The Internet and the Small Business
A. LYMER <email@example.com>
R. JOHNSON <firstname.lastname@example.org>
A. BALDWIN <email@example.com>
This paper is taken from a study of the use Information Technology in a range of small and medium sized businesses in the UK and elsewhere during late 1996 and early 1997. It focuses on the impacts brought about in these businesses by the introduction of the Internet. In particular, this paper describes the construction of an impacts model built as a part of this research that enables a structured approach to cross business analysis of impact. It describes two cases of application of the model in real businesses and gives some details of other cases undertaken and of the findings of the wider study that are useful to those considering or assessing the use of the Internet in commercial environments. The paper also gives some details of future research that is being undertaken to extend the understanding of business impact of this technology in the small business sector.
A number of issues arose from this research that will be appropriate for further discussion and research work. These issues include:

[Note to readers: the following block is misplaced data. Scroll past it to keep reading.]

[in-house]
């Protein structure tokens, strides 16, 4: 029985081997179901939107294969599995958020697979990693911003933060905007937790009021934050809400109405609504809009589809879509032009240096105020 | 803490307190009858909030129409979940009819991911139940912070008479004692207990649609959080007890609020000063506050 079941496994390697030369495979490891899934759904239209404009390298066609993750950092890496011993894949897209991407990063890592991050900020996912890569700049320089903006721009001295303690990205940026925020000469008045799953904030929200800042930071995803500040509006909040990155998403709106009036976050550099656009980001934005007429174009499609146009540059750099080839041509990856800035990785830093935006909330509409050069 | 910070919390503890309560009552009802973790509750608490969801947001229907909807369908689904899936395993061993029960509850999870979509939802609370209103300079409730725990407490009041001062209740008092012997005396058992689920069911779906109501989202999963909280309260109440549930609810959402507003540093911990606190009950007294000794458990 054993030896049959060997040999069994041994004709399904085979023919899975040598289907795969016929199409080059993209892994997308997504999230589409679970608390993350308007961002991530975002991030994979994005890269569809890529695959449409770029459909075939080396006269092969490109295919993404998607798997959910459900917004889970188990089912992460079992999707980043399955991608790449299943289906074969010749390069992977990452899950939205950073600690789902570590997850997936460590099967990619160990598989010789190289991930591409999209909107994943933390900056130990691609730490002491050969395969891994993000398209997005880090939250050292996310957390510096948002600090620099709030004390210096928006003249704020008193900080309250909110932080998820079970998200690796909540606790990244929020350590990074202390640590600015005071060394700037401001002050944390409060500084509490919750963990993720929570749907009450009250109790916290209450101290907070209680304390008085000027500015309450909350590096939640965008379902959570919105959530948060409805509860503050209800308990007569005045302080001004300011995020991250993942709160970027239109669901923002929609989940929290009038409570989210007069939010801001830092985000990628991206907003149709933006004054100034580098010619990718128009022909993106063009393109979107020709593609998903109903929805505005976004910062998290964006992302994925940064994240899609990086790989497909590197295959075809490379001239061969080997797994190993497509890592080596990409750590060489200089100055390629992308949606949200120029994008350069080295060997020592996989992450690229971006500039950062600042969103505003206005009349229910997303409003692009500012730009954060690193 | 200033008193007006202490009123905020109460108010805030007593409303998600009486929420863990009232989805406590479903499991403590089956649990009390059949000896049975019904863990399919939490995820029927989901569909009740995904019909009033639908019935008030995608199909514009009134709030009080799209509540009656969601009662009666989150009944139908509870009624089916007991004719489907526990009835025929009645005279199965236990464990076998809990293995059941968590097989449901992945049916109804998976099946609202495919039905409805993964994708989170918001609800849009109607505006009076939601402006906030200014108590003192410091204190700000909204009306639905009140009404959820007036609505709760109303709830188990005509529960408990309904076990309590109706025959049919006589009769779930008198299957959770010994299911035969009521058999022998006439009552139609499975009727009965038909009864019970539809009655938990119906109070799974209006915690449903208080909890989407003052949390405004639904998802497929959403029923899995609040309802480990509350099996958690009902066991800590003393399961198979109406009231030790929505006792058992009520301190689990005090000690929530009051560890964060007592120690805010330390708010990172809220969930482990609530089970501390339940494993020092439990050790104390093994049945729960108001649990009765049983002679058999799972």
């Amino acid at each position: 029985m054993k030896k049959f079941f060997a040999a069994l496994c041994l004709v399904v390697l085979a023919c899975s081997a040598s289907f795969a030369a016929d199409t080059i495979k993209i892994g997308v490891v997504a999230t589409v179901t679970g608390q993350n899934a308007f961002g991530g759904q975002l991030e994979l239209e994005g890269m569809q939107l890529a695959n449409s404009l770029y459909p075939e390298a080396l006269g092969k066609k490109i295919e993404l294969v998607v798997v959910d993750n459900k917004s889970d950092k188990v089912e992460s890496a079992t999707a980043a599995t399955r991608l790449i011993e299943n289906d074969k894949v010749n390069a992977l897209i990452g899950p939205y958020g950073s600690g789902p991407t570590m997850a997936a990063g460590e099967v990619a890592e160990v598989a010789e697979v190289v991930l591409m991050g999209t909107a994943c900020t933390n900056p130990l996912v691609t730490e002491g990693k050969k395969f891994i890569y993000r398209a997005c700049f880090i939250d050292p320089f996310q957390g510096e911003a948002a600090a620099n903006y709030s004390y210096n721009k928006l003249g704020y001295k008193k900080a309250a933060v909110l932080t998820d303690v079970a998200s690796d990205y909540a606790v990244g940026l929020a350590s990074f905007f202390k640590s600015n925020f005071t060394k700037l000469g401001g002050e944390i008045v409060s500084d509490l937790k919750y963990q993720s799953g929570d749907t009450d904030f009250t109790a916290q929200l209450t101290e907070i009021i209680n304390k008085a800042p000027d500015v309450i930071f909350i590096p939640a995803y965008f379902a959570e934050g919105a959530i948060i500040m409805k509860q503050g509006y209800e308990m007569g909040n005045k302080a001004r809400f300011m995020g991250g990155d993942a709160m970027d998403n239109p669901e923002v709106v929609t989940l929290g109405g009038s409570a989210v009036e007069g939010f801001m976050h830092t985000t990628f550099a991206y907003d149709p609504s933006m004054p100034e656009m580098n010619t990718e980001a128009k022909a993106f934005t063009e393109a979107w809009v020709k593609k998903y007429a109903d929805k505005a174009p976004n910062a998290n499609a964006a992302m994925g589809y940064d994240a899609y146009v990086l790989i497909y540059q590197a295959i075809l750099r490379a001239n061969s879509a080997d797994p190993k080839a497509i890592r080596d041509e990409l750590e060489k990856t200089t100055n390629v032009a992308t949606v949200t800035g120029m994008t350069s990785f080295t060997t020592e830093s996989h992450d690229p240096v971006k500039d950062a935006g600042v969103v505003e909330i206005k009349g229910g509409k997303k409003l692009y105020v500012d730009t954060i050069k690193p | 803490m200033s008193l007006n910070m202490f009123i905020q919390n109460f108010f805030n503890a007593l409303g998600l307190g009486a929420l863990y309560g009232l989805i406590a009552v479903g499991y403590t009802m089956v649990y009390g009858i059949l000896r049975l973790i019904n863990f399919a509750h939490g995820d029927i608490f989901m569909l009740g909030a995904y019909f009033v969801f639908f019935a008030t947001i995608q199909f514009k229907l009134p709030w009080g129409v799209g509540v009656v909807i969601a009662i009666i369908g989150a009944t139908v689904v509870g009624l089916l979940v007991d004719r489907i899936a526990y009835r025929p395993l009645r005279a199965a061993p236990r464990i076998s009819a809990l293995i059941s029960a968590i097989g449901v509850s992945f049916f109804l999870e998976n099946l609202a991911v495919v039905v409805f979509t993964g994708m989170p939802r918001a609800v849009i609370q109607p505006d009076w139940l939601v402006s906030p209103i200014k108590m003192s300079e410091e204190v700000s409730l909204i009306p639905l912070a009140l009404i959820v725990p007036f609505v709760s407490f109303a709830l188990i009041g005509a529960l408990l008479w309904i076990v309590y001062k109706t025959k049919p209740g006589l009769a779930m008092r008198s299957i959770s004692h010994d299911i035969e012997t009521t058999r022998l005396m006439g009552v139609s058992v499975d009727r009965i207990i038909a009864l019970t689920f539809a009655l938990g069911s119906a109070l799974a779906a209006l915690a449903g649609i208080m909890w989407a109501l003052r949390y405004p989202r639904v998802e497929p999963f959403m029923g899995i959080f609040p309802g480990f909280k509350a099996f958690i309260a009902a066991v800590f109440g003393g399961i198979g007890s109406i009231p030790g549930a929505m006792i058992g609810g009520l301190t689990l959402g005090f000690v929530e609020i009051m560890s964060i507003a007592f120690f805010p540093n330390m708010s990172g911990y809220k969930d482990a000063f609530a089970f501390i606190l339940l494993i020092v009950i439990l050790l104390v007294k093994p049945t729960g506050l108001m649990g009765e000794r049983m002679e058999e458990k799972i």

The development of commercial use of the Internet and the World Wide Web (Web) has skyrocketed. The number of Web-sites now exceeds 8 million and is expanding rapidly. Though some debate continues as to the real commercial benefits to be gained from trading using the Internet, evidence shows that in other areas the Internet can have positive impact on business competitiveness and profitability. This paper develops and describes a framework of Internet impacts on small and medium sized business enterprises (SMEs) and applies that framework to real SMEs.
The Web has attracted media attention since the early 1990s. Thousands of companies have begun experimenting with the Web's commercial potential and the market has evolved into a multi-billion dollar concern. The Web has proven to be the catalyst that permanently launched the Internet into commerce.